London mayor Sadiq Khan’s long-awaited best practice guide for London housing estate redevelopment has been released.
The document reaffirms Labour’s commitment to ballot residents on redevelopment proposals.
That’s an improvement on the draft guidance that described ballots as an oversimplified “yes or no” vote on “complex” decisions.
The problem with the new guide is over who initiates the ballot process.
That is the responsibility of “Investment Partners (IPs)”, or developers, who are required to “determine whether the Resident Ballot Requirement (RBR) applies to each project.
“IPs may apply for an exemption to the RBR” in three circumstances. Firstly, if the demolition is needed to accommodate a “major infrastructure project”.
Secondly, to “address concerns about the safety of residents”.
And thirdly, to “reconfigure provision of supported and/or specialist housing”.
All of this leaves the developers a huge amount of scope to knock down homes without tenants having a vote.
On top of this, “Strategic Estate Regeneration Projects” already underway and which require demolition can apply for exemption from ballots.
Far from signalling the end of council housing demolition, more bitter fights are likely to come.
One long-running fight has ended in victory for those who battled the developers.
On Tuesday of last week the hated Haringey Development Vehicle was killed off as councillors in the north London borough voted to scrap the deal.
It follows a longrunning campaign against by ordinary people in the area.
Before councillors took the vote, the cabinet heard from chief executive of developer Lendlease Europe, Dan Labbad. “Personally I would find it absolutely heartbreaking to think we might throw away the opportunity to transform thousands of lives,” said Labbad.
“This is literally a once-in-a-generation opportunity to deliver on this vision.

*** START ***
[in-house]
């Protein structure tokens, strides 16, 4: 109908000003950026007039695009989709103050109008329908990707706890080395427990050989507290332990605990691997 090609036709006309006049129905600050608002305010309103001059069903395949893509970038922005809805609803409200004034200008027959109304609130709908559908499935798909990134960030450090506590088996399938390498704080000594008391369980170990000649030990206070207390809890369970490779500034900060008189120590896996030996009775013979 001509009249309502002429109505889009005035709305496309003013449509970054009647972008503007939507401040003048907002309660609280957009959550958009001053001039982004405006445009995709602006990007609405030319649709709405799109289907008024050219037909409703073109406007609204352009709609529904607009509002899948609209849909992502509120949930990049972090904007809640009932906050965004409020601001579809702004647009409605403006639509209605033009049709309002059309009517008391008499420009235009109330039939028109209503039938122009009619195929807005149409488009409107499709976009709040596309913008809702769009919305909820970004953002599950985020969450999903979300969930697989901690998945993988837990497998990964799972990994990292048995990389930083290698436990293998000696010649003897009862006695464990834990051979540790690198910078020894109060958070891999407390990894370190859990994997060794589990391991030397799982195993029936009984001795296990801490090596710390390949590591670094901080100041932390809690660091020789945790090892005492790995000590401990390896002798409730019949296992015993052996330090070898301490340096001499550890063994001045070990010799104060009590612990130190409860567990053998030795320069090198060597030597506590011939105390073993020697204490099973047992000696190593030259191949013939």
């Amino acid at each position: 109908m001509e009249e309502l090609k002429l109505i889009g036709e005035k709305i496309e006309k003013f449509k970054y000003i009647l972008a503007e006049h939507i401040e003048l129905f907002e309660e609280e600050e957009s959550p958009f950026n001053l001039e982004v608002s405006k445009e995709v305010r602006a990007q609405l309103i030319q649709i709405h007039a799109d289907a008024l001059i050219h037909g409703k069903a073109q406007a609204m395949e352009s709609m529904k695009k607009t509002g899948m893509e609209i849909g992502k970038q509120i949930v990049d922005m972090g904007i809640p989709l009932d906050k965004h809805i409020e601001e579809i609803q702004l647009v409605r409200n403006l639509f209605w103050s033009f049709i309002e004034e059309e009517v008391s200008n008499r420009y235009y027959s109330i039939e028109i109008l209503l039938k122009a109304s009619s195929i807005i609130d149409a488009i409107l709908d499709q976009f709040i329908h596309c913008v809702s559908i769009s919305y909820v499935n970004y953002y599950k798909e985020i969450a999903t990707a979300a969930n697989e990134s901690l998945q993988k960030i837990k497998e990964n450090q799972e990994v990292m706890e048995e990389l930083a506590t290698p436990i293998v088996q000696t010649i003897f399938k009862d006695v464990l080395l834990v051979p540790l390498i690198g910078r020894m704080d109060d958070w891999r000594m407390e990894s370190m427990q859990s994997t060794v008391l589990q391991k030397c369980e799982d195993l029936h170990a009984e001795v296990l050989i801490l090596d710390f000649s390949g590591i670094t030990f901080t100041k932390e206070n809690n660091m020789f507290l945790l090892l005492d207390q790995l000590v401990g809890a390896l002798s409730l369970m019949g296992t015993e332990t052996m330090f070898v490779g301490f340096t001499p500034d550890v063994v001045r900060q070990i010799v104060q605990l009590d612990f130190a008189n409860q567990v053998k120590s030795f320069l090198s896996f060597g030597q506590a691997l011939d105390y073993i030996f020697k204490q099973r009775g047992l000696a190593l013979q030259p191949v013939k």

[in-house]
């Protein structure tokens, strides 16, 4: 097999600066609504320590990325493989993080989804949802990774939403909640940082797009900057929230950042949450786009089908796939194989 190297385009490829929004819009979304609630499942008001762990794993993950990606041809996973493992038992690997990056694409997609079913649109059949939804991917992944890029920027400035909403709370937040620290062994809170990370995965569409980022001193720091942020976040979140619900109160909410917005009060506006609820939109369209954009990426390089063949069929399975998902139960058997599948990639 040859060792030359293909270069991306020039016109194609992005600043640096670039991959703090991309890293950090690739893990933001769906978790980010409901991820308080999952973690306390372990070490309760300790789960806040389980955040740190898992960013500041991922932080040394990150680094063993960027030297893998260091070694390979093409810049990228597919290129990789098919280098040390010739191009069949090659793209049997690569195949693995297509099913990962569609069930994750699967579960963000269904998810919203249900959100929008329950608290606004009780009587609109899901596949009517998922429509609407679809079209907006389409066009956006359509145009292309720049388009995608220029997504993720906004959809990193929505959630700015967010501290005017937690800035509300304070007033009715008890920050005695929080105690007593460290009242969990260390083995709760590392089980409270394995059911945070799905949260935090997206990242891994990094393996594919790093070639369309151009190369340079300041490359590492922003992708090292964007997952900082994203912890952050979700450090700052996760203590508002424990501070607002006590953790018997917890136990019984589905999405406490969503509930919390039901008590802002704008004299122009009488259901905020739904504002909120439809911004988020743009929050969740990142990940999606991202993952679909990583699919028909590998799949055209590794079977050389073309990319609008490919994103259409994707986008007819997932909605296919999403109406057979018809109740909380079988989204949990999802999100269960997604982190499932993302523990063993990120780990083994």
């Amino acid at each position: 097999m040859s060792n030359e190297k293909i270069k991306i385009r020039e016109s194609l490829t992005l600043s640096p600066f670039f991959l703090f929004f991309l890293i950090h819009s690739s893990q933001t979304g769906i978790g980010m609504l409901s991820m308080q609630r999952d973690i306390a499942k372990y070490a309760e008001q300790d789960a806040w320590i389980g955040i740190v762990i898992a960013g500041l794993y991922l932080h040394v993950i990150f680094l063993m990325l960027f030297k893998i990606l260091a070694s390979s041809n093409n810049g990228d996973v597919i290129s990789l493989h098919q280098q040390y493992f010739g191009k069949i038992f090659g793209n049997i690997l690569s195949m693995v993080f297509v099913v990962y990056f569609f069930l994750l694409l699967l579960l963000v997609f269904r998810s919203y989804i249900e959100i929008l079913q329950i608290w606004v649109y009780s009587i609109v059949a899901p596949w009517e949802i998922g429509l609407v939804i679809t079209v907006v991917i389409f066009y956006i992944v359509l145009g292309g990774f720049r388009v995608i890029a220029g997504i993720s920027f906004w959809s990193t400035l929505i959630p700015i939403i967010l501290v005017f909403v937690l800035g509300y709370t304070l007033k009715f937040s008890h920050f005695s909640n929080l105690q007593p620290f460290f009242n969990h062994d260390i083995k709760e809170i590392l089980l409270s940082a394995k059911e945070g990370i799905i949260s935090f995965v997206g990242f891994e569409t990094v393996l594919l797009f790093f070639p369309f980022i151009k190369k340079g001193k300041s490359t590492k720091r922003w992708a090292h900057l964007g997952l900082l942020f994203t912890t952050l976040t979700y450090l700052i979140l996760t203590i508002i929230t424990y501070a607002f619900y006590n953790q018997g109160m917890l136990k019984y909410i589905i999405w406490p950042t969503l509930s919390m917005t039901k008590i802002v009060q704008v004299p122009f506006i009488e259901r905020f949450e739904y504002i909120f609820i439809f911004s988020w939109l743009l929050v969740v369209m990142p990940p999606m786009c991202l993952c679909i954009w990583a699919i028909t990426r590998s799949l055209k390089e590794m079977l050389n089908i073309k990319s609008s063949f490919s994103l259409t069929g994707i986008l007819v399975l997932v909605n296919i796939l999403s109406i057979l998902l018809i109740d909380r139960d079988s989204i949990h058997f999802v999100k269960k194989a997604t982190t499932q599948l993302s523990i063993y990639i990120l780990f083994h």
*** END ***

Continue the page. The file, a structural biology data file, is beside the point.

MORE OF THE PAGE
“We don’t need to work in Haringey, but we very much want to.
“There is a great fit between our capacity and your needs.”
Shouts of, “We don’t want you” rang out from the public gallery.
Lendlease has raised the possibility of taking legal action against both the council and individual councillors.
“We have concerns at the threat of protracted legal action by Lendlease,” said council leader Joseph Ejiofor.
“However the people of Haringey elected us to govern the borough, and to take decisions that are in the interest of the Haringey residents.”
The council will face costs of over £500,000 to exit the deal, on top of £2.5 million already spent on costs, mainly on lawyers fees.
That money could, and should, have been spent on council housing.
Now services must not be cut further to find the money demanded by Lendlease.
At the same meeting the council voted to form a wholly-owned development company to build and manage council housing.
Cabinet member for housing Emine Ibrahim said, “The council owns a number of sites in the borough on which new housing development is possible.
“We are committed to maximising the number of council-rented homes that will be delivered on these sites.”
Ejiofor added, “The preference of this administration, as stated in our manifesto, is to build council homes on our own land.
“We firmly believe that what is currently public land should remain in public ownership.”